• Strategy and goals Sales operations managers interface with sales leadership to create strategy and goals for the sales team. Due to the data-heavy nature of sales ops, data insights are a valuable tool when formulating the next best steps.

  • Sales forecasting Forecasting sales falls to sales ops, which can use it to understand the broader goals the selling team is working toward. Forecasting can be tricky, but Collective[i] takes the guesswork out with Intelligent ForecastTM. Developed by a team of leading data scientists, Intelligent ForecastTM is the first automated, daily, and adaptive forecast on the market that uses AI to remove bias, time, and human error from the sales forecasting process. Traditional signals such as stages, activity levels, and seller confidence are augmented with Collective[i]’s vast network of dynamic market data.

  • Leading the sales ops team Depending on the size of the organization, a Sales Ops or RevOps manager may be responsible for a team of sales operations analysts. These professionals help with all the data analysis needed for overseeing the sales funnel and managing the sales process.

  • CRM data management The CRM is an essential tool for sellers, and having clean, usable data is crucial. Sales operations managers are responsible for making sure that the CRM is in good working order. If this sounds like a big job, don’t worry — Collective[i] can help. Intelligent WriteBackTM automates CRM sales activity tracking and capture from any tool sellers use, eliminating the need for manual logging. It also captures data from approved non-CRM users, such as members of the legal team or a reseller, to keep customer contacts up to date. Intelligent WritebackTM cleanses and enriches CRM data and contacts and helps clients comply with data privacy regulations, such as GDPR and CCPA.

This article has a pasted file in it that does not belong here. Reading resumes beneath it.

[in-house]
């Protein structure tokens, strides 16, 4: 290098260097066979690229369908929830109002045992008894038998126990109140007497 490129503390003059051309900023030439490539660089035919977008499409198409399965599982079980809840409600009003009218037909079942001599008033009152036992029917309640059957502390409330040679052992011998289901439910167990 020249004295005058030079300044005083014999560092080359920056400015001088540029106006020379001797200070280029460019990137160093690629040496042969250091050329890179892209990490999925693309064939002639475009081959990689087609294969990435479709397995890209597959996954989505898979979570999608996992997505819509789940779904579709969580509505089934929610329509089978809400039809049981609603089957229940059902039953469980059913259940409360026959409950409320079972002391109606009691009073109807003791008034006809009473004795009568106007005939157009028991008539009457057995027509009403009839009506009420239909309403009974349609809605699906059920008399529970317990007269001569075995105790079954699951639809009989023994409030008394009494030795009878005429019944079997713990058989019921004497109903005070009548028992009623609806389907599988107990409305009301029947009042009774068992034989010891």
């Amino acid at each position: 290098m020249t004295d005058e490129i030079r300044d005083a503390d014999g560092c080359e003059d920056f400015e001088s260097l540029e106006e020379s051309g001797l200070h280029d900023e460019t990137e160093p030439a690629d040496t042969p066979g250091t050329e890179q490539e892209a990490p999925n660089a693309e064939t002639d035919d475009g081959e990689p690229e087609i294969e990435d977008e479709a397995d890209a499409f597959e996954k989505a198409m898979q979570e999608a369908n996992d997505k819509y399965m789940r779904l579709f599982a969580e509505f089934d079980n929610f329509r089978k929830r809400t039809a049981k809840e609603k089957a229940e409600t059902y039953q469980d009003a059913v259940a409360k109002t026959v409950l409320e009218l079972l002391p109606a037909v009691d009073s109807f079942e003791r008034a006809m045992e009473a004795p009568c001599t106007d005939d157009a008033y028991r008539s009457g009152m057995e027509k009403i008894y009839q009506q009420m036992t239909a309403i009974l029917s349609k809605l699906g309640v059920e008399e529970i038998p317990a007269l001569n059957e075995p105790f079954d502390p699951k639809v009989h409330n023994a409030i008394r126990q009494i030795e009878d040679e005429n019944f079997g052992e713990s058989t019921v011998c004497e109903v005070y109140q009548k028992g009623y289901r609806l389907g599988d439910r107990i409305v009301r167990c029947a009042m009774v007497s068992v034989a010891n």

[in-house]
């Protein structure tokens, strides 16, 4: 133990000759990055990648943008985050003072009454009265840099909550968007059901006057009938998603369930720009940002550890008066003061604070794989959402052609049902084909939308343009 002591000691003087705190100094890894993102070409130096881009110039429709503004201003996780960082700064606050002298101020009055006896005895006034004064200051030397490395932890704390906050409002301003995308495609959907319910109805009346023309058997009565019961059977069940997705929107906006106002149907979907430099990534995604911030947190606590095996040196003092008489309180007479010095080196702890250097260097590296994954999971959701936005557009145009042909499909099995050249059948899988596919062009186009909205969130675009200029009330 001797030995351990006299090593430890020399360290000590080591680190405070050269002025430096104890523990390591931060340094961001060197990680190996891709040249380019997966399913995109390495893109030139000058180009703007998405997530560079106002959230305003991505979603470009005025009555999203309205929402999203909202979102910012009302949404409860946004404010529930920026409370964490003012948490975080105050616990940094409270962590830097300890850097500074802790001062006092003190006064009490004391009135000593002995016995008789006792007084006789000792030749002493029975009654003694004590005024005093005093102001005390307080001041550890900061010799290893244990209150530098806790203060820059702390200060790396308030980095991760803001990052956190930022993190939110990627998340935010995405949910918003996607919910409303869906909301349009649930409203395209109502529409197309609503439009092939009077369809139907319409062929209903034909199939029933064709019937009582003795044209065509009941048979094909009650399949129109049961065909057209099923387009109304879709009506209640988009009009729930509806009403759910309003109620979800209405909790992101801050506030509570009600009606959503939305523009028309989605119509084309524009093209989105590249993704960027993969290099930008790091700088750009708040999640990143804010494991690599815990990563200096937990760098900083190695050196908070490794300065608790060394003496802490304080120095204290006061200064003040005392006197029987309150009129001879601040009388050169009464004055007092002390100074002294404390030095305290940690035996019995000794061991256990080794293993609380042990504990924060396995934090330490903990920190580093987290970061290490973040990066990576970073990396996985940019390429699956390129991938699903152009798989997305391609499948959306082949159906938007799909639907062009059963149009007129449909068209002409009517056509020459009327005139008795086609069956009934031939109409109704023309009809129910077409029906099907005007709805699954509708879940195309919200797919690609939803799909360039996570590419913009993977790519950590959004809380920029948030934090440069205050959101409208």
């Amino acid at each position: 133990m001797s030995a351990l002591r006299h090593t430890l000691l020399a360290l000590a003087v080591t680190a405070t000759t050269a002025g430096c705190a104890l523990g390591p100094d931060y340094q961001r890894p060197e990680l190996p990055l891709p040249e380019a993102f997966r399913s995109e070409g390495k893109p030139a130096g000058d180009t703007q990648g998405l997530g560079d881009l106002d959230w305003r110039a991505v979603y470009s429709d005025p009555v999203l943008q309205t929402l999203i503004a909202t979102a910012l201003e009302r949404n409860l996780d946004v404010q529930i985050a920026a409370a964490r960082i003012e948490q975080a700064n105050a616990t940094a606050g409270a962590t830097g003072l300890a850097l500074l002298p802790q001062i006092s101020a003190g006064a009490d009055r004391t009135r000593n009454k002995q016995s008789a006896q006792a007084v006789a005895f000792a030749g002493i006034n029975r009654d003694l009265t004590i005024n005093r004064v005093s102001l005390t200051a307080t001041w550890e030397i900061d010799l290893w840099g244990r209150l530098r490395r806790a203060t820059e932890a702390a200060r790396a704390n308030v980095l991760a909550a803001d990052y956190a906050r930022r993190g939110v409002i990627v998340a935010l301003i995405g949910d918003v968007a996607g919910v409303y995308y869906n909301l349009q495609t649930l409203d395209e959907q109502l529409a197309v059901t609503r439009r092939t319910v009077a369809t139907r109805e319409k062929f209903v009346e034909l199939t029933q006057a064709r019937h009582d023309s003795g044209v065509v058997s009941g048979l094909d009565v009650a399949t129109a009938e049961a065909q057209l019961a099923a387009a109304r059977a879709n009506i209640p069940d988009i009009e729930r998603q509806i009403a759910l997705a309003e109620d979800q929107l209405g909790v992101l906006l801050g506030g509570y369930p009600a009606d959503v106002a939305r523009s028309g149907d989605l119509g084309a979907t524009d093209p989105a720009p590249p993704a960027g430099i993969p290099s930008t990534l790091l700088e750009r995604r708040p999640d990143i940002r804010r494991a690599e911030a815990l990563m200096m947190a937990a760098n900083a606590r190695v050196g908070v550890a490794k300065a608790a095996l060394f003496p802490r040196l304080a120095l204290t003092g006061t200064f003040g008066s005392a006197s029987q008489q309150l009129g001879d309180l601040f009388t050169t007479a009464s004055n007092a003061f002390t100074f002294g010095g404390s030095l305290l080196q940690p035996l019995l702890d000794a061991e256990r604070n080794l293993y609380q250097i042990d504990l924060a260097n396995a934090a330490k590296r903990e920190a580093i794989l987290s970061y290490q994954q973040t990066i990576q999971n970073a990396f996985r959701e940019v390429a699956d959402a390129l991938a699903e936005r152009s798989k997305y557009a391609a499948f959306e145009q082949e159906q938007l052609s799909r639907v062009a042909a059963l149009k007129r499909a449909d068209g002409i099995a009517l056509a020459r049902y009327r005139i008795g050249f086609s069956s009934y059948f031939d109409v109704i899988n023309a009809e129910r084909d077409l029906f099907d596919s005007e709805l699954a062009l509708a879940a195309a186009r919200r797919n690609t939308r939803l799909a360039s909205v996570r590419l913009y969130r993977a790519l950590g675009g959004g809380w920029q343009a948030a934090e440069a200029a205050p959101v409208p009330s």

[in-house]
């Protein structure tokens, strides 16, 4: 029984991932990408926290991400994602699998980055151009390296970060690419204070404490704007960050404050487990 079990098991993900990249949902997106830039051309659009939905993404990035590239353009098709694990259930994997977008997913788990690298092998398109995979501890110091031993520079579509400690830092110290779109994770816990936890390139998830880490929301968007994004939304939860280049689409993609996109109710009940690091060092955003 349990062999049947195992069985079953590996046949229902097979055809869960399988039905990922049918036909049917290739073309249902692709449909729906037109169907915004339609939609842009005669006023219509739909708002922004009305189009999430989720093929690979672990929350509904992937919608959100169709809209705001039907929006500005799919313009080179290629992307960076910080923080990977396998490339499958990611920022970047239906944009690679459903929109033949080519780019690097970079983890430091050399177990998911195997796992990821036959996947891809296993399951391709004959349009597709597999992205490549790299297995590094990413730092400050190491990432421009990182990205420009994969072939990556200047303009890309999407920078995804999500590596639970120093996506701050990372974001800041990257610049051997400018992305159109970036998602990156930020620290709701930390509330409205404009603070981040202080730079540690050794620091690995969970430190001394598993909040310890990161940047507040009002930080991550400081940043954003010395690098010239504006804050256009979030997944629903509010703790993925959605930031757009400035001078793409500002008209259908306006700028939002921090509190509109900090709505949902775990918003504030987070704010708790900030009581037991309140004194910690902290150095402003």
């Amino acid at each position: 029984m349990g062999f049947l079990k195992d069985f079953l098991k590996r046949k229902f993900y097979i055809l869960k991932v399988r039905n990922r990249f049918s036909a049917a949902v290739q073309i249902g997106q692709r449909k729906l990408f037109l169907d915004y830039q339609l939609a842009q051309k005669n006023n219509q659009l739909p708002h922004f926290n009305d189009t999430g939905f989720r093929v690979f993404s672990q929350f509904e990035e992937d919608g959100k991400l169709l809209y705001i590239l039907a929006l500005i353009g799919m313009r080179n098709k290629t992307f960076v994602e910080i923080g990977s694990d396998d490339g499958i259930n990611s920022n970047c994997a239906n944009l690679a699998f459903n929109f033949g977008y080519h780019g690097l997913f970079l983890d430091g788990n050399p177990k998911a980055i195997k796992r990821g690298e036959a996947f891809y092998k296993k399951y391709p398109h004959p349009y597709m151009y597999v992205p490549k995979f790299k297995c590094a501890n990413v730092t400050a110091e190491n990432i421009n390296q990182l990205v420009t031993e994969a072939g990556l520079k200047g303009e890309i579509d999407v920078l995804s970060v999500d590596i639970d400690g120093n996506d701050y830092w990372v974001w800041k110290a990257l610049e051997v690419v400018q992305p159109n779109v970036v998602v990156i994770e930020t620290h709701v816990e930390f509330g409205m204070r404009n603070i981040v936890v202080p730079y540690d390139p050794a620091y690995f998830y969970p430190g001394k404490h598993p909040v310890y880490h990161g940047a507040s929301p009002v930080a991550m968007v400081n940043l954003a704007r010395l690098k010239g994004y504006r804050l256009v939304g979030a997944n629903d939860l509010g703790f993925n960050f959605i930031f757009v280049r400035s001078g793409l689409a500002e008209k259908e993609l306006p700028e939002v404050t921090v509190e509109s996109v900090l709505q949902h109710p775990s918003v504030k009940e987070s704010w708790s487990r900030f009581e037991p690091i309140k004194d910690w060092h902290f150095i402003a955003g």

Who does sales ops report to and who reports to sales operations?

Deciding on the sales or revenue operations team structure for sales operations can be tricky. It also can be confusing to figure out who reports to sales operations. To determine what works best for a company, remember the purpose of sales ops: to oversee the sales funnel and enable the sales team. No matter what the structure looks like for an individual business, sales ops and sales teams must work in tandem to create results.

It may seem natural for the sales department to report to sales ops, but this may cause power struggles and make sales leadership feel disengaged. Some companies instead have sales ops report to marketing or sales, while others have it function as a stand-alone department that reports directly to the C-suite and interfaces with sales and marketing as needed.

Whatever structure is settled on, the truth is that all departments need the best tools to perform their jobs to the best of their ability. Get started with Collective[i] today to experience the sales transformation that comes with an AI-enhanced end-to-end digital platform.